It has taken a year to swap their status as serial nearly men for the role of ultimate champions. Twelve months ago, Bayern Munich emulated the Bayer Leverkusen team of 2002, who were nicknamed "Neverkusen" because they never quite won: they were the runners-up in the Bundesliga, the German Cup and the Uefa Champions League. So, a decade on, were Bayern.
Fast forward 12 months and they stand alone. They topped the Bundesliga by an awe-inspiring 25 points and now winners of the Champions League. For only the second time in 37 years, one of Europe's genuine superpowers are officially its finest team.
Beat Stuttgart in Saturday's German Cup final and they will have completed one of the greatest seasons by any team. They have already done a double, scored 148 goals and conceded just 31.
For Pep Guardiola, who takes over in the summer, it presents a challenge: how do you top this? For Jupp Heynckes, who retires next week, it means he will go out on an unparalleled high.
None of the managerial legends, even those such as Sir Alex Ferguson and Bob Paisley, who left the stage as title winners, have also taken their leave in the year they conquered Europe.
At 68, Heynckes is in elite company, joining Jose Mourinho, Ernst Happel and the former Bayern and Borussia Dortmund coach Ottmar Hitzfeld as the only managers to win the Champions League with two different teams.
He was also a runner-up a year ago and, for the veterans of the defeats in the 2010 and 2012 finals, Arjen Robben's winner was a cathartic moment.
Despite the firepower in their forward line, however, Bayern's triumph was attributable to the man furthest from the Dortmund goal.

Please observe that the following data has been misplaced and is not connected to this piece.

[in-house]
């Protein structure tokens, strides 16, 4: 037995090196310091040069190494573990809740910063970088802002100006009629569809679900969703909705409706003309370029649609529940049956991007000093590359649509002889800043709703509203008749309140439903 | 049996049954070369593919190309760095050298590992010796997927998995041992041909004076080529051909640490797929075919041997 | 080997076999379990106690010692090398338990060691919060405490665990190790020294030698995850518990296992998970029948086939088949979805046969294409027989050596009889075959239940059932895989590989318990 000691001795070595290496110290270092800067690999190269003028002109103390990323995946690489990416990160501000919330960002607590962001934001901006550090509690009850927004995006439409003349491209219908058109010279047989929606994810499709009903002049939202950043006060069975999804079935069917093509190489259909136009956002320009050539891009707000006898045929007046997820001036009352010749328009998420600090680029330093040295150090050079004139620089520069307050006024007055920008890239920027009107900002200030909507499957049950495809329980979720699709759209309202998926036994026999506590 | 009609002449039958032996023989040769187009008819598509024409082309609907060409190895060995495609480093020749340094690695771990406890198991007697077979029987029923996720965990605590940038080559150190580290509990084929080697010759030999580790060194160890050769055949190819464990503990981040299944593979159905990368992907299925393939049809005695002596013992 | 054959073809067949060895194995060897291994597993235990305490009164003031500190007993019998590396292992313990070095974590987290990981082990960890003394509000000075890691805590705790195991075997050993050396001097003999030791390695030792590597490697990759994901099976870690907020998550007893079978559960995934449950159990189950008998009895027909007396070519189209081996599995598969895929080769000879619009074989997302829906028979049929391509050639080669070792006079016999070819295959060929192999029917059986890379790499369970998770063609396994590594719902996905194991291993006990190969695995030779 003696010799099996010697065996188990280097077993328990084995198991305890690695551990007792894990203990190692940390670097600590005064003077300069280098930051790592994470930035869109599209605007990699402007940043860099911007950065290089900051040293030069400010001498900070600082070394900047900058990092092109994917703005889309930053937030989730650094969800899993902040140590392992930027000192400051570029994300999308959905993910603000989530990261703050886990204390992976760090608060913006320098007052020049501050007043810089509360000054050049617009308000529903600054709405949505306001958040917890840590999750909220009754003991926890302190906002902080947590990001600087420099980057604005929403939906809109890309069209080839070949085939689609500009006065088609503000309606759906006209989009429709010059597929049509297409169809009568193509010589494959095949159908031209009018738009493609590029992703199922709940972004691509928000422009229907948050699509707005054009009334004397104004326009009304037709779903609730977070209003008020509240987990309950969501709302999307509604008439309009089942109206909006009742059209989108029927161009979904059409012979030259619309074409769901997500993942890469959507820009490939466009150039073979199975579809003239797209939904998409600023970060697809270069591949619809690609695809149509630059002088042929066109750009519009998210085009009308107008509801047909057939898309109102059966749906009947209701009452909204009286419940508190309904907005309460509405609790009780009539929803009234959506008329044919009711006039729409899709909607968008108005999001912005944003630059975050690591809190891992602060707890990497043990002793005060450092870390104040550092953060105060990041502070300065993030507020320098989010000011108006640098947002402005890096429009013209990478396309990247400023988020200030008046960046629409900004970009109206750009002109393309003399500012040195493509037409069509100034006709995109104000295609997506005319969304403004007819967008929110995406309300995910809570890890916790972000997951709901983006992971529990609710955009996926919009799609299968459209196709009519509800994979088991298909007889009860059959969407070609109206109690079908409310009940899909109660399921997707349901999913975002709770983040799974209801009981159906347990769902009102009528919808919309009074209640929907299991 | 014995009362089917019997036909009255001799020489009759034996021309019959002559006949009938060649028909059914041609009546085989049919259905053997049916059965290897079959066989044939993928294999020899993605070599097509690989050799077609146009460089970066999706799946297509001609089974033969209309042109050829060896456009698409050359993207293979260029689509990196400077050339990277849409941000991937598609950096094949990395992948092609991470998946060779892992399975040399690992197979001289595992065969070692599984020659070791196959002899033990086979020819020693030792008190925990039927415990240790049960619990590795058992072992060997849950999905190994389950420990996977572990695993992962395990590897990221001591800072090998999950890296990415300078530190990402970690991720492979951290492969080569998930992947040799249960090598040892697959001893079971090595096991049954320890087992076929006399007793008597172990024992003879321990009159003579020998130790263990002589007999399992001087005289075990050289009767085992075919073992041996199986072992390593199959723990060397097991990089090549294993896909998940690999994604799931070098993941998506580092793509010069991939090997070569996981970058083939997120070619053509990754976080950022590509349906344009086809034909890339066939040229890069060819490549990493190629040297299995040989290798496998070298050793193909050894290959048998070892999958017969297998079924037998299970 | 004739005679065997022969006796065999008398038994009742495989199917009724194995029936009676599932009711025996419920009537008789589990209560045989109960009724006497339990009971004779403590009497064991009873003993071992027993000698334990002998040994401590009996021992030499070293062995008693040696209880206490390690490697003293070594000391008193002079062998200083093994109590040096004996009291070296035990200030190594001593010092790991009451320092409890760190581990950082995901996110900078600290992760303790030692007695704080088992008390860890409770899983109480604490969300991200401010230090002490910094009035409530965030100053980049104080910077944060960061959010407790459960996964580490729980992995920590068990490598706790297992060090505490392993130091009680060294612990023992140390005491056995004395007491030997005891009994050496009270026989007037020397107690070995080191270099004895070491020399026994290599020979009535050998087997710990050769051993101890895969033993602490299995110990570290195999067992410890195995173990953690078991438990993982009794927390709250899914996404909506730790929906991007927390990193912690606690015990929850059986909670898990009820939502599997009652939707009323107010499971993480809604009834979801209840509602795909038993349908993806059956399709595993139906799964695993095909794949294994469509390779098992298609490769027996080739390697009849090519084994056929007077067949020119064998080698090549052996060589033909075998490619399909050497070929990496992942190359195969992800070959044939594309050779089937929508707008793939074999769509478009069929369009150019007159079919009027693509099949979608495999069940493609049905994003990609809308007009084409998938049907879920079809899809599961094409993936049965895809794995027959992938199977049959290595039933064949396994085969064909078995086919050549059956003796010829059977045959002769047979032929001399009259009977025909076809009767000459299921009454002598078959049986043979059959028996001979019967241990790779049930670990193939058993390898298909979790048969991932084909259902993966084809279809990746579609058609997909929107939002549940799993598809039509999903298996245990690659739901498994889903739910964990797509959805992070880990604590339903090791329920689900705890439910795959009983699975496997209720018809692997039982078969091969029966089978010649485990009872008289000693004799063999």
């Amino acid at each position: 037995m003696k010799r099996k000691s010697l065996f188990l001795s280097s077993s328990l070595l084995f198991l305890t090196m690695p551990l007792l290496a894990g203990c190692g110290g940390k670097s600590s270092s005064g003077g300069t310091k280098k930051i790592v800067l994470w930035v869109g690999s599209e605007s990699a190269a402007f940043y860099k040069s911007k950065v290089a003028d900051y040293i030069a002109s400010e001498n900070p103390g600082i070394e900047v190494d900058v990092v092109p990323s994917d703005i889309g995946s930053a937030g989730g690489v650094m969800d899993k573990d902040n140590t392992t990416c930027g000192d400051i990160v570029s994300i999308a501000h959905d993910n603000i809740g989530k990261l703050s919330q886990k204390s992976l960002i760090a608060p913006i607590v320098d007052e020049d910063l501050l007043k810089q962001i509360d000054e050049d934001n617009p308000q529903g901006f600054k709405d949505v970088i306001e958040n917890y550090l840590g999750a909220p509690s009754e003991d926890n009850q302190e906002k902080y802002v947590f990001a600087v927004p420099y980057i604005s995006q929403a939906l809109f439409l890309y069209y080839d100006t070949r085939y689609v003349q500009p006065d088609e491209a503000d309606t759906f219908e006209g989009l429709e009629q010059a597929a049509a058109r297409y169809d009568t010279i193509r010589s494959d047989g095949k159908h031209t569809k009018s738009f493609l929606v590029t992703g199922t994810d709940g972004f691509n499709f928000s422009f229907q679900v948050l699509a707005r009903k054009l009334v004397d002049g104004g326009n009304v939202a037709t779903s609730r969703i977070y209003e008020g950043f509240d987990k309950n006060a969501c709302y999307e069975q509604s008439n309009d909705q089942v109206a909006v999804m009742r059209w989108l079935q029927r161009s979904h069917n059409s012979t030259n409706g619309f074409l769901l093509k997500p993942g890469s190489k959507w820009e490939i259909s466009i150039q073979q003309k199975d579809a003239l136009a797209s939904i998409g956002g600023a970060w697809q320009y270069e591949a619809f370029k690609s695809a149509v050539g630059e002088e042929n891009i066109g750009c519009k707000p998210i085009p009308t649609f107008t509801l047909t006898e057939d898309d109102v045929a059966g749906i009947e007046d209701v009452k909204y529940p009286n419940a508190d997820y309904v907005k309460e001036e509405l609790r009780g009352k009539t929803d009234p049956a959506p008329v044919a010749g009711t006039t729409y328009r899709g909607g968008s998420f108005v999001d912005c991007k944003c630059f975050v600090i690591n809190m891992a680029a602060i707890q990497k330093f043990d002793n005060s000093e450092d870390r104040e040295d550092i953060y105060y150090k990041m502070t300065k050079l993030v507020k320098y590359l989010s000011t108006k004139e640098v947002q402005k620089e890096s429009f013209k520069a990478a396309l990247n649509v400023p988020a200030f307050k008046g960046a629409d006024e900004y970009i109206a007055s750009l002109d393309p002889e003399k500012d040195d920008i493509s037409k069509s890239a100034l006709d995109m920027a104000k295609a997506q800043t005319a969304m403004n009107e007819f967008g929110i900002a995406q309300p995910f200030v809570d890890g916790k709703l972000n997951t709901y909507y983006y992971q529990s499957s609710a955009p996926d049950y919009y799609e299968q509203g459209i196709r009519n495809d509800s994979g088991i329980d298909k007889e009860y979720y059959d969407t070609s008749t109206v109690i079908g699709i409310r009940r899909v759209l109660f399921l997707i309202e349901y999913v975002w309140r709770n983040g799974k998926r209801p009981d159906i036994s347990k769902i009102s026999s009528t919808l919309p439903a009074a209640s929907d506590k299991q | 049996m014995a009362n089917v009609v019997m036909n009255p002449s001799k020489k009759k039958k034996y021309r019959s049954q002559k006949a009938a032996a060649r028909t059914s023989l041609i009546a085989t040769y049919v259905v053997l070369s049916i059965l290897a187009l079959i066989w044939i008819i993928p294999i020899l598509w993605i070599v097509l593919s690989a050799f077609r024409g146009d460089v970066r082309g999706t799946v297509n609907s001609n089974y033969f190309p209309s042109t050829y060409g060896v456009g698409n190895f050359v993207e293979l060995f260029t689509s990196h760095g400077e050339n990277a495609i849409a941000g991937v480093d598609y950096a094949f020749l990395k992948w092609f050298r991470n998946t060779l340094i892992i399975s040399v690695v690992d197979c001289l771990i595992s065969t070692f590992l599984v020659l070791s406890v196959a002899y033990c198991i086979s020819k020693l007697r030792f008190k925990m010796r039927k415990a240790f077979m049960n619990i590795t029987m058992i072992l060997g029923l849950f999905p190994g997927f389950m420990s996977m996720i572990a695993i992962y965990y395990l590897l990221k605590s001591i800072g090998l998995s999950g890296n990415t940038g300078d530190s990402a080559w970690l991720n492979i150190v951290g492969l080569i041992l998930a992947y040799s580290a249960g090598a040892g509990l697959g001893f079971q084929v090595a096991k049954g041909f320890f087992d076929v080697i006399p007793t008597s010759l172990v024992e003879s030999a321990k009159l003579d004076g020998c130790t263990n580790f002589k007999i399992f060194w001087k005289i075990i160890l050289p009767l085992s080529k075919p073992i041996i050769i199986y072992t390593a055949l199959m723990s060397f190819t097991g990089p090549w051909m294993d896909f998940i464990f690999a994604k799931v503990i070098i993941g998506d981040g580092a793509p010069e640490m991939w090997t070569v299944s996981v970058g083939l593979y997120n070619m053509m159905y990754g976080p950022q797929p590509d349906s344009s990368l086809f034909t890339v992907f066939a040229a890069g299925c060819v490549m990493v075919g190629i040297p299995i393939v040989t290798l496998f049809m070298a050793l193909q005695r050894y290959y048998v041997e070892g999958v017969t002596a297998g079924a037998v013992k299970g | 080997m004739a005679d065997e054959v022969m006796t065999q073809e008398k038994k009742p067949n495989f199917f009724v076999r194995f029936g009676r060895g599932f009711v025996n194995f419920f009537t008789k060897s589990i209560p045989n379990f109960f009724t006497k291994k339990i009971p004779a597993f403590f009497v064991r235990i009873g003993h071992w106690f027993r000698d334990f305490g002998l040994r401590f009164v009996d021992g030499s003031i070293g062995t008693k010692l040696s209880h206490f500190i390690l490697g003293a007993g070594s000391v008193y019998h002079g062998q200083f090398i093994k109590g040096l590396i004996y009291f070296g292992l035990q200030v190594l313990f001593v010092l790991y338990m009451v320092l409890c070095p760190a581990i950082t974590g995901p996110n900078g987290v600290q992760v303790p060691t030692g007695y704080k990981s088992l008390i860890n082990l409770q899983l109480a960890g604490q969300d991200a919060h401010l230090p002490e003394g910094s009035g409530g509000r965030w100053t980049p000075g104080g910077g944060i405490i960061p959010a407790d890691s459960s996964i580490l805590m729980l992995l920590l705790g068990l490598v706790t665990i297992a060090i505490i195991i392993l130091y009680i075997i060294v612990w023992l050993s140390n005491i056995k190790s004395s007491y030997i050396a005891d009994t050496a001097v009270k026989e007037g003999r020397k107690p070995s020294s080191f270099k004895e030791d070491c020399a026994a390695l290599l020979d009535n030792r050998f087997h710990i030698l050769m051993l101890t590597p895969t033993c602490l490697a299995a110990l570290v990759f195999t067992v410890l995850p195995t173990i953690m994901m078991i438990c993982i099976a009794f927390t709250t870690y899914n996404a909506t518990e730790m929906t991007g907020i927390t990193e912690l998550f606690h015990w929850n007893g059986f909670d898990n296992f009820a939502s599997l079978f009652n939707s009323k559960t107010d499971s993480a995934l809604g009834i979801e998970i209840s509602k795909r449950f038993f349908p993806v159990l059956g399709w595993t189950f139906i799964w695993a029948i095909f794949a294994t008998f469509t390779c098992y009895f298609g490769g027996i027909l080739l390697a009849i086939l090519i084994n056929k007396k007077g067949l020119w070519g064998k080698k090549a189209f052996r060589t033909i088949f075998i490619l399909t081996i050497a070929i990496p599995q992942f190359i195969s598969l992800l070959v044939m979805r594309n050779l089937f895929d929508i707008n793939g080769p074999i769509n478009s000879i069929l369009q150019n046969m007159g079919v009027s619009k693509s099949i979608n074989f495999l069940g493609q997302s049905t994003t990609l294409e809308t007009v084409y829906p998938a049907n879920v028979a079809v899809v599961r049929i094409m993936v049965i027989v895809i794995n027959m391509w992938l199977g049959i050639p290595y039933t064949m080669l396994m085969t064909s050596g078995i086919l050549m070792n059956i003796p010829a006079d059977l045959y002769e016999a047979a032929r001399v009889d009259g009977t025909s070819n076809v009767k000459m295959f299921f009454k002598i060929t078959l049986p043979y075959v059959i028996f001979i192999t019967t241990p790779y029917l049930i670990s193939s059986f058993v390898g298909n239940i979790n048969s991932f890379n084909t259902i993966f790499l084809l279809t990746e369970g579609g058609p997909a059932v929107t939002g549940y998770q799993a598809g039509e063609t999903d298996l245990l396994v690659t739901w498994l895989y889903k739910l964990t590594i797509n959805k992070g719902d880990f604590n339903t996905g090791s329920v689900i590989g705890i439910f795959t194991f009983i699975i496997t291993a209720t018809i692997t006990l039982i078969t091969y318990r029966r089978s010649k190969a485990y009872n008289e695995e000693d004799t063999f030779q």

They had kept 21 clean sheets in the league alone, four more in the quarter-finals and semi-finals of the Champions League. They have been so dominant that goalkeeper Manuel Neuer has been the Bundesliga's best-paid spectator for much of the season, a luxury item for a team that has scarcely required a goalkeeper.
Belatedly, he was called upon, making four fine saves in the opening quarter and a fine fifth to keep Robert Lewandowski out 10 minutes before half time. His was a virtuoso display.
What one German goalkeeper could do, however, the other could emulate. Neuer was the busier to begin with but then Roman Weidenfeller was occupied regularly. Weidenfeller is part sweeper, part keeper, rarely on his line. The captain sums Dortmund up: he is always on the front foot. Twice he closed Robben down, blocking the Dutchman's shots with his chest.
The last time a Bundesliga side won the Champions League, a German keeper had excelled: Oliver Kahn, in 2001, for Bayern. Then, when it appeared the two were equally unbeatable, came a swift exchange of goals: Mario Mandzukic for Bayern, Ilkay Gundogan for Borussia. Finally, when Weidenfeller appeared certain to be named the man of the match, Robben defeated him.
It was cruel on Dortmund. A country mile adrift of Bayern in the Bundesliga, there was virtually nothing between them at Wembley Stadium.
Dortmund enjoy being underdogs, hassling supposed superiors with their constant pressing and their enthusiastic industry.
Whether traditional giants such as Real Madrid or new forces such as Manchester City, opponents have struggled with their speed. They are fearsomely fit, superbly spirited. It is their way of depriving big names of the oxygen of space. It shows Jurgen Klopp's fearless Dortmund refuse to be intimidated.
Yet they can be weakened. The balance of power in Germany has already shifted from the Ruhr to Bavaria. Munich is now Europe's footballing capital.
Dortmund's hamstrung playmaker Mario Gotze, watching on in a baseball cap, is bound for Bayern. Top scorer Lewandowski may follow. The best team in Europe have the financial muscle and the ambition to get better. They have, too, the manager the rest of the continent coveted, in Guardiola.
Yet Heynckes is the man who has taken Bayern to a new high. And now he heads off into the sunset, having orchestrated an astonishing season.
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